If I had my time again and I wasn’t at the head of the cue: who would I choose?

I’ll let you in on a little secret – I almost got the chance to stand in the middle of the narrative and create a story, when we were on the verge of losing one of our writers. The character who most intrigued me, appears in “No Passengers Allowed” and “Kanyasulkam”: the woman with the baby on her hip and the other two boys, Josh and Henry, running amok. It was the line in Kanyasulkam which got me…“I might not look like her but I wouldn’t swap my kids and life for hers.”

When I read it, it immediately rang false – the type of thing you would say to a stranger (a glamorous stranger at that). I immediately saw her as a woman in an unhappy life (and I’m not just talking being stuck in an airport with three kids) She grew in my head to be a woman literally caught in purgatory – between a fantasy life she imagines will be better, but swamps her with guilt and a real life which consistently lets her down, but she feels compelled to stay in. A woman whose life is lost between five males: the two men vying or her attention and her three young sons.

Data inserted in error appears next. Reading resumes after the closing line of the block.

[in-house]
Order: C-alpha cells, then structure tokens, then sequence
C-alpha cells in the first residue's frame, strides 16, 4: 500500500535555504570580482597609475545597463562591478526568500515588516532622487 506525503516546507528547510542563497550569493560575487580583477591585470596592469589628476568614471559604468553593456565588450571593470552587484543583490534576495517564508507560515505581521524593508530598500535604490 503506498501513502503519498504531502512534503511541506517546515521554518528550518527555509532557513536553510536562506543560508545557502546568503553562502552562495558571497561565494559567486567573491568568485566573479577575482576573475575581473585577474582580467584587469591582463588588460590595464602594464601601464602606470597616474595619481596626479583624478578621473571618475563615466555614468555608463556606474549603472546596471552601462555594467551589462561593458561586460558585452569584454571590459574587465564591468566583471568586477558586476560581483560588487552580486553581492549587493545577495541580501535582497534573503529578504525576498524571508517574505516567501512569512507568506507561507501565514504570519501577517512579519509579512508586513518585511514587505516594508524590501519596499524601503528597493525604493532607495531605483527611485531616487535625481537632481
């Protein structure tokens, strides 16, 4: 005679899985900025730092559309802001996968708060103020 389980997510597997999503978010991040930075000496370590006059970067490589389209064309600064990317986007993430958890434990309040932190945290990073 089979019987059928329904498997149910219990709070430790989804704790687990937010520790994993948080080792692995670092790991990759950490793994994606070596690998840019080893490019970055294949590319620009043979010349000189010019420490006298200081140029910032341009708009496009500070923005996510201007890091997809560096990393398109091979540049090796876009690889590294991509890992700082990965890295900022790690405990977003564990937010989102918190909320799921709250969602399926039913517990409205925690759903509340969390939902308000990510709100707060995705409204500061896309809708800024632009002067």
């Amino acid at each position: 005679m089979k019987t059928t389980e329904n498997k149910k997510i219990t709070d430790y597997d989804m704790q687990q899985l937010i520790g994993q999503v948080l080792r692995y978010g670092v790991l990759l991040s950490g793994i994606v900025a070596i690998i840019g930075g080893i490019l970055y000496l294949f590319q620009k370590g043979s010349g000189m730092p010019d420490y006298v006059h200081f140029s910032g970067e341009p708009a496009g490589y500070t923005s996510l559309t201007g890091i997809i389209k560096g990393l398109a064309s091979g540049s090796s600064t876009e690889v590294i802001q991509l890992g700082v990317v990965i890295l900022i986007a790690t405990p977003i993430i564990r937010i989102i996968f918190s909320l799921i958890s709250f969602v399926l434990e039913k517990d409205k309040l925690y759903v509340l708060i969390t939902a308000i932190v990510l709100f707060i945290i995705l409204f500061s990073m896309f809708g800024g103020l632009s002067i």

How did she come to be caught in the turmoil? No, I’m not talking about the temptation of an affair. She’s in the chaos of the airport because she traded in the family holiday tickets, for one way tickets home to Australia on Pangaean, to leave her kids with her parents in Sydney and to go off and get head space, after he husband cancels his part in the family holiday to return to work to cover an emergency. I saw her answering her phone and having an argument with a man. A man who is begging her to stay, or to let him come with her. A man asking for a chance to be the man she needs. A man on his knees to her. A man, who it turns out, is not her husband.